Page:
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Expertly position, stack, and group shapes
Controlling the arrangement of shapes in a Visio diagram is the key to communicating information. Clear shape arrangement strengthens the significance of individual shapes and crystallizes the relationships among shapes.
Expertly position shapes
Diagrams are great because they communicate more efficiently than a bunch of text. But some diagrams fail because of the sloppy positioning of their shapes. Positioning shapes on the page expertly and neatly will not only make your diagrams look good, but will also help communicate the information within them more clearly.
If a diagram contains many shapes, it has the potential to get cluttered. One way to fight the clutter is to arrange shapes by using the grid and the rulers. When you first add shapes to the page or position shapes, use the grid lines to keep them straight. And keep an eye on the grid to make sure your shapes are evenly spaced.
The rulers are also invaluable. Use them to see the exact distance between shapes or to know just how big a certain shape is.
Guides help you organize your diagrams according to their content. For example, if you know that your flowchart shows three processes, you can evenly space three vertical guides on the page. Then you can position the shapes running down each one.
The location of a shape is stated in terms of X and Y coordinates:
To move the shape, type in new numbers for the coordinates. The shape will automatically shift to that exact location. To size the shape, type new numbers for width and height. The shape edges change to those exact dimensions, while the shape pin stays where it was before.
In the example you see here, a vertical alignment button got these shapes in line. It’s like a sheepdog for shapes.
Let’s say you’ve got the shapes you want on the page, but one is too close to another, and another is too far away. The ideal arrangement is to have an equal amount of space between all the shapes.
You can do this in three steps, without any fussy mouse work:
Sometimes a shape is placed right and sized right but still needs one good turn. For example, you might want to rotate an arrow to point where it should. Or you might want turn a desk in an office layout to get more light from a window.
To rotate 2 -D shapes, use the green rotation handle. Just click and drag the handle to the new position. To rotate 1 -D shapes, click and drag either the beginning point or the ending point, swinging the shape around to where you want it.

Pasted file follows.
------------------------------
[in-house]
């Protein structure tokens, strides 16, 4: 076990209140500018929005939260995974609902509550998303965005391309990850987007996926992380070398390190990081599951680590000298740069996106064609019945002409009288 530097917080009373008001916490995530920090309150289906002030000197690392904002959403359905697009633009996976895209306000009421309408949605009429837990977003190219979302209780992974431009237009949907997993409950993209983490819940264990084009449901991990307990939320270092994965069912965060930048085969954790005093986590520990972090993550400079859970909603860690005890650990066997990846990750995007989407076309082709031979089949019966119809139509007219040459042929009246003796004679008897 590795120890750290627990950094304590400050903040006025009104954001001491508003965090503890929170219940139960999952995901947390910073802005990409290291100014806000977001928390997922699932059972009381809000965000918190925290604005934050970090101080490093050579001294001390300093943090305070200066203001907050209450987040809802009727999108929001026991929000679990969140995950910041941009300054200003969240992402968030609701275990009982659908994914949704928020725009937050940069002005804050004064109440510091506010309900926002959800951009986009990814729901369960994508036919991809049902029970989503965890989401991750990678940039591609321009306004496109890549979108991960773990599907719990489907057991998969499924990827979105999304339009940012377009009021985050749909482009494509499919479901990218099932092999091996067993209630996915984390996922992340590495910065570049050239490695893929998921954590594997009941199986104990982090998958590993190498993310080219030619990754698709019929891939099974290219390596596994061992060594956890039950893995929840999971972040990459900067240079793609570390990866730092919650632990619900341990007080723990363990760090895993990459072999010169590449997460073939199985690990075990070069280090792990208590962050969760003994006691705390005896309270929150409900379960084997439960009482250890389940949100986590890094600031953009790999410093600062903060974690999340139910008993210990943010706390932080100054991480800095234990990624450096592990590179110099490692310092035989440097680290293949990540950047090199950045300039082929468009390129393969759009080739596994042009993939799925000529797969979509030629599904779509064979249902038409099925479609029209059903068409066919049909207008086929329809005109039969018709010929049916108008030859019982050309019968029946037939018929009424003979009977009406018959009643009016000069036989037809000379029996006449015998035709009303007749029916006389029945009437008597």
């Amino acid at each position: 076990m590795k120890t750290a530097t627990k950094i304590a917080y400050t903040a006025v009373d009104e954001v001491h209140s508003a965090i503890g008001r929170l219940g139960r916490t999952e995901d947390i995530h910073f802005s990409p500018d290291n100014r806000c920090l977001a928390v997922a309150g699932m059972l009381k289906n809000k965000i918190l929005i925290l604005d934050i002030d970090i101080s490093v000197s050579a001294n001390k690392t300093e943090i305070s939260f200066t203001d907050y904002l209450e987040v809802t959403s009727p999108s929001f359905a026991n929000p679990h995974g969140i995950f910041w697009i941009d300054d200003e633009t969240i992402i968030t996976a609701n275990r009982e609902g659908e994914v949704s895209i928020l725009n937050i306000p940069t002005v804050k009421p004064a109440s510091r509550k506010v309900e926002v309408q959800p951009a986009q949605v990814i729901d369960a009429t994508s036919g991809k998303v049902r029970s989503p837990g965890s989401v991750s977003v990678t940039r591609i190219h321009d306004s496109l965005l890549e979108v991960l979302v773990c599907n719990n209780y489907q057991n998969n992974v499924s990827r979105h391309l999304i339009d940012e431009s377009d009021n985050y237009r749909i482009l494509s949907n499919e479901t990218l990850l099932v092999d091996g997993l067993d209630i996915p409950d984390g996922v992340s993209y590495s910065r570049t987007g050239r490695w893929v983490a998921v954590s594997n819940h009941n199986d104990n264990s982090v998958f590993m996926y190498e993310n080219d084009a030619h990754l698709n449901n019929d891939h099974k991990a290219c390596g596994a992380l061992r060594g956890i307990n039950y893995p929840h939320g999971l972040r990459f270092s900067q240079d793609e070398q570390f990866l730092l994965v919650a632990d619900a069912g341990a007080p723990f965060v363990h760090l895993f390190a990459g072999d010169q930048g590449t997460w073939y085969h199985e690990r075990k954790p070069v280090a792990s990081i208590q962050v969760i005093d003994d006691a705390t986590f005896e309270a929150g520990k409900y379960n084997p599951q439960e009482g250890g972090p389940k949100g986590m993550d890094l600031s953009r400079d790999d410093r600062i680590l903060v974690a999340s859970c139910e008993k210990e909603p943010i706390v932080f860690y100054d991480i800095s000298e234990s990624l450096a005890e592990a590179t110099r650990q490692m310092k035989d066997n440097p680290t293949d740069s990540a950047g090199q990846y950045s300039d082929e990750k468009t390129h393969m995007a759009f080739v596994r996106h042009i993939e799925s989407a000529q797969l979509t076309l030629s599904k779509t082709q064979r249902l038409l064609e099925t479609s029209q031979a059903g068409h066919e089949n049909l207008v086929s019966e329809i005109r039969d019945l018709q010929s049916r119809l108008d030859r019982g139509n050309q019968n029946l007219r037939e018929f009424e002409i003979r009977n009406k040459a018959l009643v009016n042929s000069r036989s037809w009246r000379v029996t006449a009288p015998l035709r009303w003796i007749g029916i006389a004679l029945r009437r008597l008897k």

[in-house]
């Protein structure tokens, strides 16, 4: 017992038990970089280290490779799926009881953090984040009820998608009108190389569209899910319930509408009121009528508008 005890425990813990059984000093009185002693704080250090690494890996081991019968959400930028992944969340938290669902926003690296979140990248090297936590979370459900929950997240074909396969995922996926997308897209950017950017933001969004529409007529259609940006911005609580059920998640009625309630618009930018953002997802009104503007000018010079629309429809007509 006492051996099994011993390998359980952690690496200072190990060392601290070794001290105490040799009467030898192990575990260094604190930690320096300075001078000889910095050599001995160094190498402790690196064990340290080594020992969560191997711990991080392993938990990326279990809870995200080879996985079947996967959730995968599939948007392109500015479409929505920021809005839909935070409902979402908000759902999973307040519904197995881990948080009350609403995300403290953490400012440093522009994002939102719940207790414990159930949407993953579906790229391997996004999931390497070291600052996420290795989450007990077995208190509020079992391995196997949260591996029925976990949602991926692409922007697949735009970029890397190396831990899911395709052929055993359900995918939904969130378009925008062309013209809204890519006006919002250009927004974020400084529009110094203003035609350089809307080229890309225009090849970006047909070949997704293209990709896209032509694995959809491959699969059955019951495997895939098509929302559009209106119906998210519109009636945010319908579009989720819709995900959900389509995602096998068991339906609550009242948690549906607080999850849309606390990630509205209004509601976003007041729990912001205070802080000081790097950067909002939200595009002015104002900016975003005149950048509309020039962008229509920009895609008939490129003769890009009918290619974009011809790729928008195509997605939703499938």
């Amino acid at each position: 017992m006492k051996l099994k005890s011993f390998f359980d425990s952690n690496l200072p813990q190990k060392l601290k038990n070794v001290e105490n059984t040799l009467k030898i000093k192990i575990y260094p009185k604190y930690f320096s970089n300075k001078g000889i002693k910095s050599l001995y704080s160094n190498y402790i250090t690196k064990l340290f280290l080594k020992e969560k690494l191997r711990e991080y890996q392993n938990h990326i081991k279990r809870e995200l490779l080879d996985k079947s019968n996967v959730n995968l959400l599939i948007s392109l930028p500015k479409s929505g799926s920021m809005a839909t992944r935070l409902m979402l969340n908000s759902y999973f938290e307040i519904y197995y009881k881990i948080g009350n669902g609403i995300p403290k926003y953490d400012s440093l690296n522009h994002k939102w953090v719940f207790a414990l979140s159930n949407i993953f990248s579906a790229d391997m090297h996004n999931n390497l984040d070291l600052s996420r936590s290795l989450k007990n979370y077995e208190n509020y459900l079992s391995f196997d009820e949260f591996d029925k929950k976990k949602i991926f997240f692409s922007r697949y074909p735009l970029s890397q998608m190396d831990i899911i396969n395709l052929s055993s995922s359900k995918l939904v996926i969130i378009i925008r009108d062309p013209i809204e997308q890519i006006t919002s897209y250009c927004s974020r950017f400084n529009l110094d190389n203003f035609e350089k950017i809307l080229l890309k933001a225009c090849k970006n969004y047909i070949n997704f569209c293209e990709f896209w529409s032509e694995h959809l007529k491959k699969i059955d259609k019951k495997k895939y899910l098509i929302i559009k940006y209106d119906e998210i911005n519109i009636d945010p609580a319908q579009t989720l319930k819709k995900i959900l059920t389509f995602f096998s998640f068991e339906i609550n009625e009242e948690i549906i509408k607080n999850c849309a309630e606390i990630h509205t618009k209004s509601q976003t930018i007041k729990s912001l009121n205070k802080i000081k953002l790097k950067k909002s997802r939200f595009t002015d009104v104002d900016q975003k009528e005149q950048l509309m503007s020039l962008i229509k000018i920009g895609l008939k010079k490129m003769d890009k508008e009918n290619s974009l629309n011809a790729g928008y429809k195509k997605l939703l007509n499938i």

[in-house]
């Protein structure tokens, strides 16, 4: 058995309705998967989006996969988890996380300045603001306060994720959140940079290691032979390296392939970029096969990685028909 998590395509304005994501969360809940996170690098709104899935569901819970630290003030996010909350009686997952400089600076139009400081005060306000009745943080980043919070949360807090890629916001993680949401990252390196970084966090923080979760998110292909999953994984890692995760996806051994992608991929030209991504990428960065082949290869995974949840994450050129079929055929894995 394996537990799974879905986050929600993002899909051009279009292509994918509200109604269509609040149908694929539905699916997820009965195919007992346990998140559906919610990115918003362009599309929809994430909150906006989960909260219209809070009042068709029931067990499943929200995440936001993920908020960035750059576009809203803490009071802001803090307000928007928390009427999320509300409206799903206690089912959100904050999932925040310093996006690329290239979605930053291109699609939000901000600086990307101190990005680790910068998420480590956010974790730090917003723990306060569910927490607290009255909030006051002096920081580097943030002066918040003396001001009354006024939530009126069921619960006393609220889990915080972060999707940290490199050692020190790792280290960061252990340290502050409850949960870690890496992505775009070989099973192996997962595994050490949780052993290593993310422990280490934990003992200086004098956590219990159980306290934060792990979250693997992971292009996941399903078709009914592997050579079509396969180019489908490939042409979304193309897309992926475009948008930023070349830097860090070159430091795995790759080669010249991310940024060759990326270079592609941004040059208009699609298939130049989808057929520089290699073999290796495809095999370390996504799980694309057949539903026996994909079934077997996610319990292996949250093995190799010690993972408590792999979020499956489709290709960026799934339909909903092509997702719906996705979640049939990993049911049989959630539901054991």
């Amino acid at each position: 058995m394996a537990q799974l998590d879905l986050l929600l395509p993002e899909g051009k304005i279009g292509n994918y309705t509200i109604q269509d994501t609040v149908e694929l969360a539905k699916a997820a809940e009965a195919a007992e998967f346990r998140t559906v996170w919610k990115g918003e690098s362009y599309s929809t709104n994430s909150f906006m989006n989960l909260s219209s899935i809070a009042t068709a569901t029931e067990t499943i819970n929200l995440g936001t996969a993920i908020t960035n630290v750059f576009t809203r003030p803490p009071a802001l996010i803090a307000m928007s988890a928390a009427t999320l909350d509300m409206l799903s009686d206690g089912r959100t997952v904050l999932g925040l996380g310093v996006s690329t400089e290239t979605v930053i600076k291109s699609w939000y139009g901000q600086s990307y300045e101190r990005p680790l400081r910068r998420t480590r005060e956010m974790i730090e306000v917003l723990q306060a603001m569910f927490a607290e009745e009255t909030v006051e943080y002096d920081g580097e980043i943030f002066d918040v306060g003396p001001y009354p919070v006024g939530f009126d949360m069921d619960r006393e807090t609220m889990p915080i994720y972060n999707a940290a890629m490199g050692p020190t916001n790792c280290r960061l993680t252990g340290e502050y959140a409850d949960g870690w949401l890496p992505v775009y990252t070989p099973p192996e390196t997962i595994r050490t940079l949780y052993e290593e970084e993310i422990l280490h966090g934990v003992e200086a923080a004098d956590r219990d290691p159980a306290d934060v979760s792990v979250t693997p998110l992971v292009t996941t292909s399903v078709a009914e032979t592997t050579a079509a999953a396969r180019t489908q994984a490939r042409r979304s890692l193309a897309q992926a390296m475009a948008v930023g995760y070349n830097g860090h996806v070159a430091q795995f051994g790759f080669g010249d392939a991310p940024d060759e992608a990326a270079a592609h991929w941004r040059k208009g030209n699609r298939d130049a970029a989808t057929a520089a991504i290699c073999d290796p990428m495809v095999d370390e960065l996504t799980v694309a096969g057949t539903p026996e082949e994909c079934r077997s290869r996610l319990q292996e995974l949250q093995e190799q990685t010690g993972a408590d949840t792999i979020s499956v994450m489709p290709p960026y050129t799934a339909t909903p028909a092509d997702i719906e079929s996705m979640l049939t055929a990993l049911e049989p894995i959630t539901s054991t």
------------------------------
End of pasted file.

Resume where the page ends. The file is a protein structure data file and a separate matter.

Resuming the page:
You can flip shapes horizontally or vertically.
Stack shapes to relate shapes
Take a look at the illustration, and the concept of stacking order will be more clear to you. Although you’ll never see stacked shapes from the side in Visio, imagining them like this helps you get the picture.
By default, Visio puts shapes in a stacking order as you add them to the page. The rule to remember for how Visio establishes the stacking order is: “The last one wins. ” What that means is, the last shape you place on the page is the highest in the stacking order.
But this rule doesn’t always work to your advantage. For example, what if you added the computer, and then added the circle? The circle would hide the computer, and that’s no help. Obviously, knowing how to change the stacking order will help tremendously.
If your stacking order includes many shapes, however, you may not want a shape to go all the way to the front or back of the order.
Group shapes together
Suppose you’ve made a map with several buildings clustered together. But oops…The cluster of buildings is on the wrong street. You need to move all the buildings down one block. You could select each one and move it down separately. Or, more efficiently, you could group the buildings so that the cluster stays bound together, and move them all at once.
The first step in grouping shapes is to select the shapes. You can do this by holding down the SHIFT key while you click them, or by dragging a selection net around them.
You can do anything to a group of shapes that you can do to a single shape: resize, rotate, align it with others, and so on. Visio treats a group as one big 2 -D shape.
Even after you’ve grouped shapes, you can still edit just one of the shapes in the group.
When one shape is selected, it appears with green handles, but these handles have Xs in them. This is a signal that the shape you selected is part of a group. Now you can change that one shape any way you’d like.
Sometimes you need to ungroup a group of shapes. The process is simple:
You might have worked with grouped shapes without knowing it: Many of the shapes in Visio are actually groups already. How did the shapes get grouped? Designers made each shape by hand, and then grouped the shapes to make them easier for you to work with.
This factory shape is a perfect example.